Seasonal fun starts with the release of 80s shocker Silent Night, Deadly Night, uncut for the first time in the UK: killer Santa, heaps of gore and nudity, a dollop of sexual and religious guilt, it’s got it all. Being in the mood for terror, we take the opportunity of a new Blu-ray release to revisit The Texas Chain Saw Massacre and admire its ground-breaking soundtrack. Fans of spurting blood will be impressed by the geysers coming out of treacherous samurais dispatched by the hero of Lone Wolf and Cub. Although famous for its violence, the ultra-stylish 70s Japanese series has a lot more to offer than spectacular fight scenes. And we also look at Enzo Castellari’s macaroni war film Eagles over London – fun for the whole cult fan family. For a different kind of festive entertainment, watch out for British classic The Queen of Spades, a dark, dreamlike tale of bargains with the devil released as a special Boxing Day treat around the UK.
Continuing our coverage of Raindance’s Japanese women directors strand, we have an interview with the unique Sachi Hamano, one of the first female filmmakers in Japan and the director of over 300 pink films. We also talk to Apitchapong Weerasethakul about his video installation Primitive, which was presented at AND in September. And as omnibus film Germany 09 screens at the 12th Festival of German Films, we have an interview with two of the co-directors, Tow Tykwer and Fatih Akin.
If you only see one film this month, make it Michael Haneke’s The White Ribbon, a masterful, richly enigmatic evocation of the â€˜Nazi generation’ as children. Lighter entertainment comes courtesy of whimsical comedy Bunny and the Bull, directed by Mighty Boosh‘s Paul King, and outrageous Japanese porn farce Lalapipo. The Korean Film Festival is at the Barbican and there is a Bong Joon-ho retrospective at the BFI Southbank, which includes screenings of his latest, Mother, as well as The Host and Memories of Murder.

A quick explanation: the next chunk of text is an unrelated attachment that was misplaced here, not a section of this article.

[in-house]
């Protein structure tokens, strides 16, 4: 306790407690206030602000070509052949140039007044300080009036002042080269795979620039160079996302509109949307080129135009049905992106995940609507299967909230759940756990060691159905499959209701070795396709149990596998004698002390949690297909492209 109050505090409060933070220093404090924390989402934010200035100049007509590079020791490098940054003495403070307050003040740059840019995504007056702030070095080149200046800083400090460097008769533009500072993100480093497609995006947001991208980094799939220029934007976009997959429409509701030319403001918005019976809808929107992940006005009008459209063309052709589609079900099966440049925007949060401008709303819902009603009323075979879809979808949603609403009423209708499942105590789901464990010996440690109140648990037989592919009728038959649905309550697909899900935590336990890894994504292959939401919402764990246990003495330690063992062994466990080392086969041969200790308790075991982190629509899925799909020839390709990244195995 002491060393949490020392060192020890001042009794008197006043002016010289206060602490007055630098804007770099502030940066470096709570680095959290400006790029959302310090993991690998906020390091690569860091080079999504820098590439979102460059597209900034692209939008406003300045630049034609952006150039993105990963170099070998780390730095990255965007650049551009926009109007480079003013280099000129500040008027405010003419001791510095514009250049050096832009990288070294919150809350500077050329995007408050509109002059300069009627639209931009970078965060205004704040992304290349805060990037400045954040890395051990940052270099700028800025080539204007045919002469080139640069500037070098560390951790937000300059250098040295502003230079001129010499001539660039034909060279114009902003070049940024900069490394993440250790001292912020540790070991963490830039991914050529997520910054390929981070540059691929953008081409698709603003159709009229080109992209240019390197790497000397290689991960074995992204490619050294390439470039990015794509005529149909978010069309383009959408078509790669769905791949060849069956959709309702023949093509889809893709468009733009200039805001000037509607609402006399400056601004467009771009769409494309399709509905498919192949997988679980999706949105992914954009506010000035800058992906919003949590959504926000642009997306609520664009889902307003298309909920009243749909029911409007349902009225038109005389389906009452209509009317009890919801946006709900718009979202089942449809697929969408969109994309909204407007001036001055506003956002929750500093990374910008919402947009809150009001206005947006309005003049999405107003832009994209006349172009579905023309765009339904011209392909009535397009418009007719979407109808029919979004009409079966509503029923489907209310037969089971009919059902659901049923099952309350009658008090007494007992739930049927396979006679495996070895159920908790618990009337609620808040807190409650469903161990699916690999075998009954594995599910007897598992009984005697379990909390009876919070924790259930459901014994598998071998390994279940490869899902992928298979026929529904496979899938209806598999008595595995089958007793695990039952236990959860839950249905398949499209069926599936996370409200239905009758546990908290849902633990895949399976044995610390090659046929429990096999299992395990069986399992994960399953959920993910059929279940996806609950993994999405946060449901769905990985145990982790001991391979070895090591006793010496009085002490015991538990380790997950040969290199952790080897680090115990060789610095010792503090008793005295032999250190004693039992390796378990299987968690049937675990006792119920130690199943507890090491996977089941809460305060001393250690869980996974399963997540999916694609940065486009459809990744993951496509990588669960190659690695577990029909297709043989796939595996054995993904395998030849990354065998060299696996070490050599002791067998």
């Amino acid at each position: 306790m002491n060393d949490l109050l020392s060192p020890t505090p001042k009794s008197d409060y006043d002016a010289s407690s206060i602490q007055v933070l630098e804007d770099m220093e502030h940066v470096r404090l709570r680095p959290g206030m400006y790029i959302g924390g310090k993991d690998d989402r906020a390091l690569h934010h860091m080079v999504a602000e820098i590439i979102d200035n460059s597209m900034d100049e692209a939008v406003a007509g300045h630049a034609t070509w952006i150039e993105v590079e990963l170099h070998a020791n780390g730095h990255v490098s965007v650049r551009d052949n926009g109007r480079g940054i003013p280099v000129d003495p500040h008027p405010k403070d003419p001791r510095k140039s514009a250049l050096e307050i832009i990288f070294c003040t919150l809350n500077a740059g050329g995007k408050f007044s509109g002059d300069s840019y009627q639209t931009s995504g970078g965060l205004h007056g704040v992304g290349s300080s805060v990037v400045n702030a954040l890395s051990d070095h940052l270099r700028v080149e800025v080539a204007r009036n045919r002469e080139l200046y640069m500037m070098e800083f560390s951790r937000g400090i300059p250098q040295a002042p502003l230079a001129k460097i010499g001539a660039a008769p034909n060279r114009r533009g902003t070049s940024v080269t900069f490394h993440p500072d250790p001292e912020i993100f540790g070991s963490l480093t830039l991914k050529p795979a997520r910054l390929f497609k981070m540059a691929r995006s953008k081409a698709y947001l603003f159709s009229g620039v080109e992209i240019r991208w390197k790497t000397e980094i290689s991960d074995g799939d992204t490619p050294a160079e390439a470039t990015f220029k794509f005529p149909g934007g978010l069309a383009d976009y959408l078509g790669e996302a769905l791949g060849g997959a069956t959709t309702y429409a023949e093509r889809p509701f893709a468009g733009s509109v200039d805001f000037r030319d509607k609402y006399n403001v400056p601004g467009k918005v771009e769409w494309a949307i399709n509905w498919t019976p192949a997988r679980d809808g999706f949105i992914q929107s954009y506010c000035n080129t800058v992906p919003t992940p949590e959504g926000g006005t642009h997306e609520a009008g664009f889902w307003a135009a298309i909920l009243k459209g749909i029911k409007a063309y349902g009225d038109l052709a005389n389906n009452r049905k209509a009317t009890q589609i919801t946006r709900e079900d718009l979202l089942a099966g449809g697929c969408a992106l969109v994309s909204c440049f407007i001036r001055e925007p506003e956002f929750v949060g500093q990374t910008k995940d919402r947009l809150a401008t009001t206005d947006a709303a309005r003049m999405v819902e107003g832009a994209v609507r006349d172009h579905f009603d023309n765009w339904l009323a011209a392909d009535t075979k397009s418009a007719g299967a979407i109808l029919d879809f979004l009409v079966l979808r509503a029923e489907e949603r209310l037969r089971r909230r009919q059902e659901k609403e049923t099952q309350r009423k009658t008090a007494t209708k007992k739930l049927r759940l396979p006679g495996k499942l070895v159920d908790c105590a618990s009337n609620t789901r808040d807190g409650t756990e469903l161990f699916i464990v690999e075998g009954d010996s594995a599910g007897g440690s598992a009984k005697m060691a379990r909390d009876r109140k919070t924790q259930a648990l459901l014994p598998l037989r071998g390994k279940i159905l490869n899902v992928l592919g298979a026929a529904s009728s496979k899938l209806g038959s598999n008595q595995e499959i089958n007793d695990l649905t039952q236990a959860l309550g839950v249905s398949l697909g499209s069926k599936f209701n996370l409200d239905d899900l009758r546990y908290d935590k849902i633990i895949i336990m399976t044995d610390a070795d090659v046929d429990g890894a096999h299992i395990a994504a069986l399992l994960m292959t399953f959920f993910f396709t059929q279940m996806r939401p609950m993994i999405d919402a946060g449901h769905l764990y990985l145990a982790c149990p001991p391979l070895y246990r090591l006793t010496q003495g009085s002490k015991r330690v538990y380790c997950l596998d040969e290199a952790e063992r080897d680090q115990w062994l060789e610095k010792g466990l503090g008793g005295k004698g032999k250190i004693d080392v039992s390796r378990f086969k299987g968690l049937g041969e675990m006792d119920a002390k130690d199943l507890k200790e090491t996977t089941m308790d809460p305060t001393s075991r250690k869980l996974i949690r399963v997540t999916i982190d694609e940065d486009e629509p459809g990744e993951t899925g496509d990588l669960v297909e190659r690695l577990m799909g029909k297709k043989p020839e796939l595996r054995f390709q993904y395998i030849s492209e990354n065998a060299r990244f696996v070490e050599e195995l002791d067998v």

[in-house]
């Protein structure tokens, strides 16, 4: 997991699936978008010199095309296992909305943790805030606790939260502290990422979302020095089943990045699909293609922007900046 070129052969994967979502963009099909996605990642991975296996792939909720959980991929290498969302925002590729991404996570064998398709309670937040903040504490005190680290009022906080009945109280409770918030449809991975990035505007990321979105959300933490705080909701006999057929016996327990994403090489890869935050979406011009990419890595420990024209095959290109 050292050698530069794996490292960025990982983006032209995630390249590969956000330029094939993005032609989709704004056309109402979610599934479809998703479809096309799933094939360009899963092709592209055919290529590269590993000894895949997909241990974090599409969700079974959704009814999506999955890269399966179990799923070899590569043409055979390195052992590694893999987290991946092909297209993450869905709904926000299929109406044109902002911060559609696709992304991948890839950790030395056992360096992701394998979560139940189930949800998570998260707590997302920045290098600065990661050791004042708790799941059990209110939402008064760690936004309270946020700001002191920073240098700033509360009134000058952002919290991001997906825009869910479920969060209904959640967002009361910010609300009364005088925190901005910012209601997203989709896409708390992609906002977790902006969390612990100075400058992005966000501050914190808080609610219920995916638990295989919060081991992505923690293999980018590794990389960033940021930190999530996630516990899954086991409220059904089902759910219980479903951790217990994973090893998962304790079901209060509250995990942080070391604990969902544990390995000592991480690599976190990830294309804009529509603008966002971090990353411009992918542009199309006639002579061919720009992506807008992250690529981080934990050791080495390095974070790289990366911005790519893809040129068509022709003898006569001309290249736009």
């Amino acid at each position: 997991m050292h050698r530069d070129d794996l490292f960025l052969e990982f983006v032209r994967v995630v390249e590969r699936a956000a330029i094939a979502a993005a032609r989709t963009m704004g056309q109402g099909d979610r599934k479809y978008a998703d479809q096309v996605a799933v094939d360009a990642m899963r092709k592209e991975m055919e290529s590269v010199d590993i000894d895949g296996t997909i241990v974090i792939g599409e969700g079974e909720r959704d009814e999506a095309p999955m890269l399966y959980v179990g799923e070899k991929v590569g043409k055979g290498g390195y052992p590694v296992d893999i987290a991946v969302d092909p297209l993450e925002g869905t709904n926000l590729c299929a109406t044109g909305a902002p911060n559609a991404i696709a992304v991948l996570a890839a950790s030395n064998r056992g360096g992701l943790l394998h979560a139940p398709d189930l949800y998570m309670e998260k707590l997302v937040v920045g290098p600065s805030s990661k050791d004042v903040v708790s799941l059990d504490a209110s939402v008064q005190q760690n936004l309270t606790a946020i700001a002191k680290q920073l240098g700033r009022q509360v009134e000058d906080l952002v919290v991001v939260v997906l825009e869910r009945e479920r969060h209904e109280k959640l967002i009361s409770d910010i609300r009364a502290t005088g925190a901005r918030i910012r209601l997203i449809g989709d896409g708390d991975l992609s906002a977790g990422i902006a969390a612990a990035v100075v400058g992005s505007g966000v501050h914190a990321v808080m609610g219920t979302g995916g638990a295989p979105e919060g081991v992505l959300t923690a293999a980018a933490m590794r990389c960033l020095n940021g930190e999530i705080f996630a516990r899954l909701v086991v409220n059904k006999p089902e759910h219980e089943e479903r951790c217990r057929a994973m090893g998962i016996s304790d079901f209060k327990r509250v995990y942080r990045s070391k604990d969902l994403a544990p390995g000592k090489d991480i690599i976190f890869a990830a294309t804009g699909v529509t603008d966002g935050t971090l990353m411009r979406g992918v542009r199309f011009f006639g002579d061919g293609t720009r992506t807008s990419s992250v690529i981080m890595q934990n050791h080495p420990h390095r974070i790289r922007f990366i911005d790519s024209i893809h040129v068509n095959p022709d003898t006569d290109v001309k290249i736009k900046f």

Also in UK cinemas in November are Henri-Georges Clouzot’s Inferno, a documentary investigating the gorgeous-looking crime thriller the French master could not complete, and low-fi indie romance Paper Heart, for which we have capsule reviews as part of our round-up of the 53rd London Film Festival â€“ read about unknown gems as well as films you can look forward to see on UK screens in the near future. We Live in Public, a documentary about internet pioneer Joshua Harris that also screened at the LFF, is out this month and we have an interview with director Ondi Timoner.
In the DVD section, we look at two very different French works, the acclaimed documentary on France under German occupation during the Second World War The Sorrow and the Pity, and extreme horror thriller Inside and its connection to the Paris riots of 2005. We also review a documentary on the All Tomorrow’s Parties music festival.
‘I Fought the Law’ – The winter 09 issue of Electric Sheep looks at what makes a cinematic outlaw: read about the misdeeds of low-life gangsters, gentlemen thieves, deadly females, modern terrorists, cop killers and vigilantes, bikers and banned filmmakers.
Also in this issue: interview with John Hillcoat about his adaptation of Cormac McCarthy’s The Road, the art of Polish posters according to Andrzej Klimowski, Andrew Cartmel discusses The Prisoner and noir comic strips!